Android BOINC

Got an e-mail the other day from World Community Grid saying they’re on android now, and also note Einstein@home have also.

Just downloaded the Berkeley BOINC client onto my Nexus 7 and got some WCG units on it. This offered Fight Aids at Home units which are looking like around 3 hours each. Options seem set to use 2 cores, where I have 4. CPU-Z reports they’re going at 1.2 GHz while crunching with a top speed of 1.3 GHz (maybe when only single core in use?). Even with this running, the tablet hardly gets warm. It gets warmer than that playing various games on it. I might try putting all 4 cores on later.

While I don’t expect this to do as much work/time as a PC would, I have to wonder what the work/power ratio would work out to be?

interested in the same stuff at the moment, many low power, lower speed cores versus a juice munching Intel or AMD beastie - here’s hoping the host stats will tell the story in a few weeks time :slight_smile:

I was debating this on my Smartphone. While I’m all for crunching, I think the hit to battery life might put a quick stop to this. My battery will last a couple days on light use, and 8 hours on very heavy use (pinball arcade… :smiley: ). If it was crunching 24/7, I suspect I’d have to have it plugged in to the wall 24/7.

I’m using the official BOINC client. There are others available but I have no experience of them, so they may work differently than what I’m about to describe.

The official client is set by default to only crunch when plugged into power, and the battery charge is above 90%. I presume this is to let it recharge quickly, without the user worrying about battery life. Of course, this does mean you wont get any work done while not plugged in. The way they describe it is that you may, for example, charge it overnight so you can get some hours in then. In theory there should be no hit on battery life this way. If you want to run while on battery, you can configure it to do so. Similarly it will only transfer data over wifi not mobile data so shouldn’t eat into what is usually a more expensive allocation, unless again you configure it to do so.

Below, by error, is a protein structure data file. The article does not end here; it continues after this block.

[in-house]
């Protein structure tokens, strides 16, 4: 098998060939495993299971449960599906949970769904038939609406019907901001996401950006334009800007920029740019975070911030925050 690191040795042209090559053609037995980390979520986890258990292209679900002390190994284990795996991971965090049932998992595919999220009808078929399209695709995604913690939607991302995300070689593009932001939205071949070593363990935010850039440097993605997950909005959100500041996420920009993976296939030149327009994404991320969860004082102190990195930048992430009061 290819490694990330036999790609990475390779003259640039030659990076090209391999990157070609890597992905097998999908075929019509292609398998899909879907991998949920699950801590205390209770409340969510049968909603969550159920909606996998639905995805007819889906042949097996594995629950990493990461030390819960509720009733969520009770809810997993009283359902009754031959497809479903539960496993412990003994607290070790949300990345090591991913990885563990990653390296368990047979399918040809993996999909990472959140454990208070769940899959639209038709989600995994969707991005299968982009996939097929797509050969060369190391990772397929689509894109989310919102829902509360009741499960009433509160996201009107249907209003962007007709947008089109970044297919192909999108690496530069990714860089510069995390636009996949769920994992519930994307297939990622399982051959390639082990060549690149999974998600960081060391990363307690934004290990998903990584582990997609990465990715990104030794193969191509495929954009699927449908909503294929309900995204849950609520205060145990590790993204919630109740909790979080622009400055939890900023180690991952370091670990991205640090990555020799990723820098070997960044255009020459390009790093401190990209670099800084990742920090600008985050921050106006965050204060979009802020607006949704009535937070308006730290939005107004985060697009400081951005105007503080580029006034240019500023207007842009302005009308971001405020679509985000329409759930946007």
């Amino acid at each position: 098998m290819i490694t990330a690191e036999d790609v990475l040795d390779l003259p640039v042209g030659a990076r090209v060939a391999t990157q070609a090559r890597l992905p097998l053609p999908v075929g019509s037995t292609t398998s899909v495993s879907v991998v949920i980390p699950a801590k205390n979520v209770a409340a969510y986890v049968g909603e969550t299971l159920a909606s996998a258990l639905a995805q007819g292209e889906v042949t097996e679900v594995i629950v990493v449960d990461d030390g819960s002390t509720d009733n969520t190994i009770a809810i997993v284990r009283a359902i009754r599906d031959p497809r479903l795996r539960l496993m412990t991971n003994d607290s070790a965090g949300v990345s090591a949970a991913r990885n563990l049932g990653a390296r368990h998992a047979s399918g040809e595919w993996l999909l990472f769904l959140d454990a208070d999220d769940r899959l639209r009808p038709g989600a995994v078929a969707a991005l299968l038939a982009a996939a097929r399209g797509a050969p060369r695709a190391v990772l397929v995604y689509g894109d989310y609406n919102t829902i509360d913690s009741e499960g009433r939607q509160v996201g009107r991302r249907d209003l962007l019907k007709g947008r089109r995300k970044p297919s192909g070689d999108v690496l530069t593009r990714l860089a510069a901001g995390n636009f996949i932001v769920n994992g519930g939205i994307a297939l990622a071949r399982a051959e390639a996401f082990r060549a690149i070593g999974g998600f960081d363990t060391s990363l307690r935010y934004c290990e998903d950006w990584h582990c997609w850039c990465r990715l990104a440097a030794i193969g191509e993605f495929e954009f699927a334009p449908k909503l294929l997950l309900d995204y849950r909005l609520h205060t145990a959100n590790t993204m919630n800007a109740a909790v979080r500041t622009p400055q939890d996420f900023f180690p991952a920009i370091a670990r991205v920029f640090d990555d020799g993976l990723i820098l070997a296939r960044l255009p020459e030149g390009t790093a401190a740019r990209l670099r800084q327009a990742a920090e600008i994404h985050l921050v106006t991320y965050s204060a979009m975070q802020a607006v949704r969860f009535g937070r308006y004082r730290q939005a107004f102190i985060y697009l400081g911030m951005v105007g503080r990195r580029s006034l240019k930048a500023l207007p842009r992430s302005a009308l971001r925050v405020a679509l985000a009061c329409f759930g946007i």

Anyway, the first two units have completed and did take around 3 hours. I then set it to run on 4 cores and CPU-Z doesn’t report any drop in running frequency, so maybe I’ll get double the throughput. It does feel slightly warmer.

I tried to measure the power consumption with limited success. By connecting it up to a power supply at 5V I can monitor the current over the USB port. It was taking about 2.6W while crunching, and HIGHER than that when I suspended it. Don’t know what it was doing… I then noticed the battery charge was dropping. Basically my dumb simulated USB power supply wasn’t giving it enough juice. I connected it back to a dedicated USB charger, and saw it creeping up in charge once again. Note the USB standard allows higher currents from dedicated chargers, so maybe I have to fool it into thinking my test charger is one. Anyway, roughly speaking the power usage is probably somewhere in the 3 to 4W ball park. I’ll see if I can refine this later.

Asus Transformer Prime crunching (all 4 cores), doesn’t seem too hot so far…

Stopped on WCG now. I’m sure the number of crunched units doesn’t match the results on their site, even allowing time for them to filter through since they only appear to update twice daily. And as they don’t have the standard boinc stats on their site I can’t check the individual units.

Trying some Einstein@home units now. Currently estimate they need almost a day each. Running 4 does make the tablet noticeably less responsive than normal. Going to 2 cores helped a little with responsiveness, but for now I’ll leave it on 4 and once this set is done I don’t think I’ll get more.

There are other projects listed on the list but I haven’t considered any of those yet.

The Transformer Prime T201 after 4 days 13 hours 55 minutes has returned 38 WCG work units scoring 5,558 points.

Power consumption must be below 18 Watts (probably a long way below).


I’m crunching on a Galaxy S5 mini, doing SETI and Einstein. I put it on the charger at night and let it work away, and again when I am at the desk at work. It adds a few WU’s to the pile, and as a bonus my phone is always charged now! Notgoing to stop me getting totally :stomp: by Dave S though :hail:

The only down side I can see, is with battery health. Like any battery device if you leave it permanently plugged in, you can effectively “cook” the battery reducing its effective life in the process. Might not be a good idea unless you can remove the battery and just run it on the charger instead overnight. Never tried this so I’ve no idea if it’s feasible.